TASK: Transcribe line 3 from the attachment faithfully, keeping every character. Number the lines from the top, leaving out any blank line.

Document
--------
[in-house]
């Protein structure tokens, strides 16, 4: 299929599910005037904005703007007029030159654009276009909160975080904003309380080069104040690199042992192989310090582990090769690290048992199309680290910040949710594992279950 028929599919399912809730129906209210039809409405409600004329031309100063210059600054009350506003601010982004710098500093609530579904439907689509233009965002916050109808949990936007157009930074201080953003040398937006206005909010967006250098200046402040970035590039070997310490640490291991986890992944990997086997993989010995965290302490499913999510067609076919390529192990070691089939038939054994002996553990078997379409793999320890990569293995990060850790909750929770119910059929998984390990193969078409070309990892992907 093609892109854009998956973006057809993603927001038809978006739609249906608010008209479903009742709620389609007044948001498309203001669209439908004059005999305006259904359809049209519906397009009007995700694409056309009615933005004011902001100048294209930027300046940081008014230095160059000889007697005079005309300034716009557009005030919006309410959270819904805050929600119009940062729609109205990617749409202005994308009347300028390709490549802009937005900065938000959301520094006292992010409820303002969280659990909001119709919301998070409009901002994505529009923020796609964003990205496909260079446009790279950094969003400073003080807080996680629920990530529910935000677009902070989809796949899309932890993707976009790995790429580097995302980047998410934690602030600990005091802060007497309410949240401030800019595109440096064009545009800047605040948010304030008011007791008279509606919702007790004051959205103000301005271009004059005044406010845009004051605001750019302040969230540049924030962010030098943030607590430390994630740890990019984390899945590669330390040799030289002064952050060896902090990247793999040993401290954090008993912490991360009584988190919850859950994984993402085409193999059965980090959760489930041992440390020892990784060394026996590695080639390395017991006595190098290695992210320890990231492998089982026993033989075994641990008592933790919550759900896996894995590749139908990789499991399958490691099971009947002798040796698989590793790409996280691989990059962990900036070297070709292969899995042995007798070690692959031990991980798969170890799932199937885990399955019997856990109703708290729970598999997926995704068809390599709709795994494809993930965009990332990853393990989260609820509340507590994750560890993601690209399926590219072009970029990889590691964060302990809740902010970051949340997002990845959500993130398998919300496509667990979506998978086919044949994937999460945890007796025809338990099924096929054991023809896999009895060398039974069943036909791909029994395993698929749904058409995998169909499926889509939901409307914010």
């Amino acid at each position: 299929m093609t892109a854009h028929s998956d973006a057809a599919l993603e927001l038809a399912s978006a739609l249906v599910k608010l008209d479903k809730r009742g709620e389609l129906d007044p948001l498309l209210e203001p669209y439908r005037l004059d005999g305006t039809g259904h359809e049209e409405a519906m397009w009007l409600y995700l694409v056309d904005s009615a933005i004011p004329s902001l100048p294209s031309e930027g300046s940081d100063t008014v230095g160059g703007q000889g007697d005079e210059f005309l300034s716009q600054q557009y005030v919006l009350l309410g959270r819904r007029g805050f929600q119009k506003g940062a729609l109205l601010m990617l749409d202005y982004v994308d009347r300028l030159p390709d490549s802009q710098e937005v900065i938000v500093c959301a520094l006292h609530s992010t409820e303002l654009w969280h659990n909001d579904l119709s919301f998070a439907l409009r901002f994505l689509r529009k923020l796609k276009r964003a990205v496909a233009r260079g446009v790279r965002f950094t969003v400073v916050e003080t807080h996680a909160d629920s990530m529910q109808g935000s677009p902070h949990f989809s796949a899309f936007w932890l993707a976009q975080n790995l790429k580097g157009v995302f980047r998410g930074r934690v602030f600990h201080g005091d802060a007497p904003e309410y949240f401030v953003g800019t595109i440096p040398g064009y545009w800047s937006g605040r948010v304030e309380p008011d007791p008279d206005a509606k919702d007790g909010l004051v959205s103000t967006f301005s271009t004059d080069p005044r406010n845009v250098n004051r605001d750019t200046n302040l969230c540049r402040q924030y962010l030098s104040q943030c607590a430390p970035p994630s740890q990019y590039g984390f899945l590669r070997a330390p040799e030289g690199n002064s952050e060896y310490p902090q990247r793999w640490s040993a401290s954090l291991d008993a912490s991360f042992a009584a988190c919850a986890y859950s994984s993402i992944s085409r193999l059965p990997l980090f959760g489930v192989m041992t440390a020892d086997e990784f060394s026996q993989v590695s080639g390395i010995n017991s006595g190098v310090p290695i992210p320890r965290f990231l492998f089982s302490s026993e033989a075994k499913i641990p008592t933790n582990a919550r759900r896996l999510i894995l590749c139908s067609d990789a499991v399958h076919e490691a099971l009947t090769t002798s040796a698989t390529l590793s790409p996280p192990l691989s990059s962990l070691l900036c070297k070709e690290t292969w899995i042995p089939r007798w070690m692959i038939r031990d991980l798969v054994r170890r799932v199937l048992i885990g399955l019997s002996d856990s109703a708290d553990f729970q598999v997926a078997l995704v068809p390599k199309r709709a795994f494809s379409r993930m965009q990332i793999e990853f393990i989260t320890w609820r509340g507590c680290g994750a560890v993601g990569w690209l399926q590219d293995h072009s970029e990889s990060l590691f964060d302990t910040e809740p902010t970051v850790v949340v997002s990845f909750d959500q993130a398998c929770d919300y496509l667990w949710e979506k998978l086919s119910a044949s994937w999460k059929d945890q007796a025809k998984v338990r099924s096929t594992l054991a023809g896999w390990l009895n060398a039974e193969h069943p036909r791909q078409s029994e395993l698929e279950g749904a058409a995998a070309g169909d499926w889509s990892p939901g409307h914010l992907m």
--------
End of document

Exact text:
């Amino acid at each position: 299929m093609t892109a854009h028929s998956d973006a057809a599919l993603e927001l038809a399912s978006a739609l249906v599910k608010l008209d479903k809730r009742g709620e389609l129906d007044p948001l498309l209210e203001p669209y439908r005037l004059d005999g305006t039809g259904h359809e049209e409405a519906m397009w009007l409600y995700l694409v056309d904005s009615a933005i004011p004329s902001l100048p294209s031309e930027g300046s940081d100063t008014v230095g160059g703007q000889g007697d005079e210059f005309l300034s716009q600054q557009y005030v919006l009350l309410g959270r819904r007029g805050f929600q119009k506003g940062a729609l109205l601010m990617l749409d202005y982004v994308d009347r300028l030159p390709d490549s802009q710098e937005v900065i938000v500093c959301a520094l006292h609530s992010t409820e303002l654009w969280h659990n909001d579904l119709s919301f998070a439907l409009r901002f994505l689509r529009k923020l796609k276009r964003a990205v496909a233009r260079g446009v790279r965002f950094t969003v400073v916050e003080t807080h996680a909160d629920s990530m529910q109808g935000s677009p902070h949990f989809s796949a899309f936007w932890l993707a976009q975080n790995l790429k580097g157009v995302f980047r998410g930074r934690v602030f600990h201080g005091d802060a007497p904003e309410y949240f401030v953003g800019t595109i440096p040398g064009y545009w800047s937006g605040r948010v304030e309380p008011d007791p008279d206005a509606k919702d007790g909010l004051v959205s103000t967006f301005s271009t004059d080069p005044r406010n845009v250098n004051r605001d750019t200046n302040l969230c540049r402040q924030y962010l030098s104040q943030c607590a430390p970035p994630s740890q990019y590039g984390f899945l590669r070997a330390p040799e030289g690199n002064s952050e060896y310490p902090q990247r793999w640490s040993a401290s954090l291991d008993a912490s991360f042992a009584a988190c919850a986890y859950s994984s993402i992944s085409r193999l059965p990997l980090f959760g489930v192989m041992t440390a020892d086997e990784f060394s026996q993989v590695s080639g390395i010995n017991s006595g190098v310090p290695i992210p320890r965290f990231l492998f089982s302490s026993e033989a075994k499913i641990p008592t933790n582990a919550r759900r896996l999510i894995l590749c139908s067609d990789a499991v399958h076919e490691a099971l009947t090769t002798s040796a698989t390529l590793s790409p996280p192990l691989s990059s962990l070691l900036c070297k070709e690290t292969w899995i042995p089939r007798w070690m692959i038939r031990d991980l798969v054994r170890r799932v199937l048992i885990g399955l019997s002996d856990s109703a708290d553990f729970q598999v997926a078997l995704v068809p390599k199309r709709a795994f494809s379409r993930m965009q990332i793999e990853f393990i989260t320890w609820r509340g507590c680290g994750a560890v993601g990569w690209l399926q590219d293995h072009s970029e990889s990060l590691f964060d302990t910040e809740p902010t970051v850790v949340v997002s990845f909750d959500q993130a398998c929770d919300y496509l667990w949710e979506k998978l086919s119910a044949s994937w999460k059929d945890q007796a025809k998984v338990r099924s096929t594992l054991a023809g896999w390990l009895n060398a039974e193969h069943p036909r791909q078409s029994e395993l698929e279950g749904a058409a995998a070309g169909d499926w889509s990892p939901g409307h914010l992907m």